Updating Classics

I’ve developed a habit of listening to audio dramas before I go to sleep at night. I find that they’re a good way of bridging the awake and asleep modes — a little time with the lights out but the brain still somewhat on, and then I fall asleep much more quickly after that night’s episode is over. The BBC web site is full of these, and a lot are classic literature, so I get to refresh my knowledge of some of these stories, or else experience them for the first time.

Recently, I listened to a version of Jane Eyre, and after that there was Jane Austen’s Emma, and then Pride and Prejudice. That got me started thinking — there have been modern versions, updatings of Emma (Clueless) and Pride and Prejudice (Bridget Jones’s Diary, among many others), but has there been one of Jane Eyre? I know there have been other books inspired by elements of it (I even used the governess and employer with a secret in Rebel Mechanics), but they usually take place in a Victorian-like setting, not in modern times. It’s not just that comedies work better than more serious dramas for updating, since there have been a lot of modern versions of Romeo and Juliet, for instance (West Side Story, Twilight).

You really couldn’t just stick the plot of Jane Eyre into modern times because it would fall apart. Divorce is more common and socially acceptable, and there are treatments for mental illness, so the mad wife in the attic as an impediment to remarriage wouldn’t be an issue. I did manage to strain my brain to come up with a way to kind of get the same effect in a modern setting, but then I started wondering if it’s a story that should be updated. It’s very much a story of its time and place.

When you look at the stories that get retold and put into current settings, it tends to be the ones that have an element of universality to them. There will probably always be people who think they know it all while they’re actually oblivious to the damage they’re doing by trying to “help” others, so you can take the plot of Emma and put it into almost any time and place (hmmm, now I want to do the space opera version). Ditto with Pride and Prejudice — bad first impressions are always going to happen. Not all of Austen’s novels get updated. A lot of the plot of Sense and Sensibility falls apart when there’s no real social stigma to a man breaking an engagement, though I think the emotion vs. reason, and there being positives and negatives about both, theme is universal enough that you could probably do something with it, even if the plot had to be changed somewhat to find some other reason Elinor and Edward can’t just get together. Mansfield Park is very much of its time and place and would be hard to put into a new setting because its themes aren’t that universal.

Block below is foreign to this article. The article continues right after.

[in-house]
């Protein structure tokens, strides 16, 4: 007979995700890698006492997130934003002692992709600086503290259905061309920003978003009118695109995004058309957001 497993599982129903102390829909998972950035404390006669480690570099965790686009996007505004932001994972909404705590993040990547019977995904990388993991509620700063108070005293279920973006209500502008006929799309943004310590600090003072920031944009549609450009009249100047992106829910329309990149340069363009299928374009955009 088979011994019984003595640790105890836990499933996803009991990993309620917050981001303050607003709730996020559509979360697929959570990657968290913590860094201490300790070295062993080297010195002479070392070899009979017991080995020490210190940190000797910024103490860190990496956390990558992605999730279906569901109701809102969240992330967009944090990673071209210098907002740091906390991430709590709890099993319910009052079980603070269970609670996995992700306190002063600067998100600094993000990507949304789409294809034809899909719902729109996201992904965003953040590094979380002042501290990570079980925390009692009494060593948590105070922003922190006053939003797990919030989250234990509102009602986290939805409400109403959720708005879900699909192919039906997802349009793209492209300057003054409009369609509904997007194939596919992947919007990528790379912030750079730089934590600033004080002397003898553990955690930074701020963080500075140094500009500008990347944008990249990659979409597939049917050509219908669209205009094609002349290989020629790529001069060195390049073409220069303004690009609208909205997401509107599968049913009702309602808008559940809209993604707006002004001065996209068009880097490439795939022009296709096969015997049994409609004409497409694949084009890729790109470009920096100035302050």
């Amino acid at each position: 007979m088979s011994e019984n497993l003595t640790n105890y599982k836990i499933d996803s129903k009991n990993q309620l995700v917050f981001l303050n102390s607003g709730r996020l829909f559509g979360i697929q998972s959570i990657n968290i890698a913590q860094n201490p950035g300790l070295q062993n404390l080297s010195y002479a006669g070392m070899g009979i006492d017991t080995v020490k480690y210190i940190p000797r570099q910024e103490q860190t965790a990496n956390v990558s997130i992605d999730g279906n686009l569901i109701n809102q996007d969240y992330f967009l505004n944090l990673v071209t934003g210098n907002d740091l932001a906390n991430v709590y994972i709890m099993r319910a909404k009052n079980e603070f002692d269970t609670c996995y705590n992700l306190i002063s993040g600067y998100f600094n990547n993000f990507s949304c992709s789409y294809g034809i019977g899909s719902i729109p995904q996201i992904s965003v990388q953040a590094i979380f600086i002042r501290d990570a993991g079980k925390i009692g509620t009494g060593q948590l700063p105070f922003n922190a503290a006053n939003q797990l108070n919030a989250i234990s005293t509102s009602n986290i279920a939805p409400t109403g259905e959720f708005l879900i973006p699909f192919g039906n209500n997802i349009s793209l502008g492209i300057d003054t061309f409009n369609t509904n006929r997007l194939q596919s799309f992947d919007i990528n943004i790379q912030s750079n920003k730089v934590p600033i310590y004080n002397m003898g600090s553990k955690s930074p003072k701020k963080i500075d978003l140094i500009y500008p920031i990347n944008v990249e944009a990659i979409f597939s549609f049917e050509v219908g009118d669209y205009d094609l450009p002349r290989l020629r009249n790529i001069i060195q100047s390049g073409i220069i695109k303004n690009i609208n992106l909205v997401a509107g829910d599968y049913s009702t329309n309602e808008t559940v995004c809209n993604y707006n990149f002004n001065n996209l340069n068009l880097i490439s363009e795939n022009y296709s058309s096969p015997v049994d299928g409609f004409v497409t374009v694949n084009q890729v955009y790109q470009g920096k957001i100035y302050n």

If you look at themes in Jane Eyre, while the mad wife in the attic is very specific to that story, I think the theme of Jane’s resilience and her awareness of her own standards is something that could hold up in any situation. As desperate and vulnerable as her situation is, she holds true to her values, refusing to live as man and wife with Rochester when she’d know it wasn’t true and that he had another wife, and then refusing to marry St. John Rivers just as a cover for them to do missionary work together while living like a brother and sister, because that marriage wouldn’t be true, either. Maybe that story could be moved into the workplace, where someone who desperately needs a job won’t compromise with employers who want her to cross ethical lines, and her stand on that makes one of her employers realize he needs to change his ways.

And now I think I may have a possible plot for a future Christmas story — kind of A Christmas Carol (one that gets updated a lot) meets Jane Eyre.

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